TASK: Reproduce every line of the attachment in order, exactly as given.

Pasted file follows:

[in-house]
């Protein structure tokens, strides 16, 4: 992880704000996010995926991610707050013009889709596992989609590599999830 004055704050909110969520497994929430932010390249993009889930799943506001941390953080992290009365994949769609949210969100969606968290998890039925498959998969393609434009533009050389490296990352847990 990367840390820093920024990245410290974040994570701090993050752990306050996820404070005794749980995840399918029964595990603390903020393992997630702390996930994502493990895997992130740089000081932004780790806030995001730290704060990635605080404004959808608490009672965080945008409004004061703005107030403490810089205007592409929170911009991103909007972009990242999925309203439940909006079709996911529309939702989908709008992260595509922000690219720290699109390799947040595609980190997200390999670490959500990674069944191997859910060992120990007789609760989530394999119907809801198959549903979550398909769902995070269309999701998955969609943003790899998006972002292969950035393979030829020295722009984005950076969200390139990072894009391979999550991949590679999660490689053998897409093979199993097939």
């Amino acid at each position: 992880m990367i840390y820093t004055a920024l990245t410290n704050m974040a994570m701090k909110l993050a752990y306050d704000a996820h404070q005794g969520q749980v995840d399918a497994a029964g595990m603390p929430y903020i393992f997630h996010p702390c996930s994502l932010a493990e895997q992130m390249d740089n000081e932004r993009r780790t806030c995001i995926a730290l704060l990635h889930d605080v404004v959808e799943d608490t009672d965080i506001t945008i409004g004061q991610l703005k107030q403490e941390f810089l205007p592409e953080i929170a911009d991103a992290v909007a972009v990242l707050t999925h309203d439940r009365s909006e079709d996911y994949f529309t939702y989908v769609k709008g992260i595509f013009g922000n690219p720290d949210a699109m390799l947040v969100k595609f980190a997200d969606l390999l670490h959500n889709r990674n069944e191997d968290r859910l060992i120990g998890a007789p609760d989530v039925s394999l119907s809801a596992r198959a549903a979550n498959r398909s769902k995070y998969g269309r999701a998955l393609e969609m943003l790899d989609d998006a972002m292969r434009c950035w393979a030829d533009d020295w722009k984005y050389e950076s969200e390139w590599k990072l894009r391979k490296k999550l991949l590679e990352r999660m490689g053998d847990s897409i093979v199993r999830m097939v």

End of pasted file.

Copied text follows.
[in-house]
């Protein structure tokens, strides 16, 4: 992880704000996010995926991610707050013009889709596992989609590599999830 004055704050909110969520497994929430932010390249993009889930799943506001941390953080992290009365994949769609949210969100969606968290998890039925498959998969393609434009533009050389490296990352847990 990367840390820093920024990245410290974040994570701090993050752990306050996820404070005794749980995840399918029964595990603390903020393992997630702390996930994502493990895997992130740089000081932004780790806030995001730290704060990635605080404004959808608490009672965080945008409004004061703005107030403490810089205007592409929170911009991103909007972009990242999925309203439940909006079709996911529309939702989908709008992260595509922000690219720290699109390799947040595609980190997200390999670490959500990674069944191997859910060992120990007789609760989530394999119907809801198959549903979550398909769902995070269309999701998955969609943003790899998006972002292969950035393979030829020295722009984005950076969200390139990072894009391979999550991949590679999660490689053998897409093979199993097939």
């Amino acid at each position: 992880m990367i840390y820093t004055a920024l990245t410290n704050m974040a994570m701090k909110l993050a752990y306050d704000a996820h404070q005794g969520q749980v995840d399918a497994a029964g595990m603390p929430y903020i393992f997630h996010p702390c996930s994502l932010a493990e895997q992130m390249d740089n000081e932004r993009r780790t806030c995001i995926a730290l704060l990635h889930d605080v404004v959808e799943d608490t009672d965080i506001t945008i409004g004061q991610l703005k107030q403490e941390f810089l205007p592409e953080i929170a911009d991103a992290v909007a972009v990242l707050t999925h309203d439940r009365s909006e079709d996911y994949f529309t939702y989908v769609k709008g992260i595509f013009g922000n690219p720290d949210a699109m390799l947040v969100k595609f980190a997200d969606l390999l670490h959500n889709r990674n069944e191997d968290r859910l060992i120990g998890a007789p609760d989530v039925s394999l119907s809801a596992r198959a549903a979550n498959r398909s769902k995070y998969g269309r999701a998955l393609e969609m943003l790899d989609d998006a972002m292969r434009c950035w393979a030829d533009d020295w722009k984005y050389e950076s969200e390139w590599k990072l894009r391979k490296k999550l991949l590679e990352r999660m490689g053998d847990s897409i093979v199993r999830m097939v």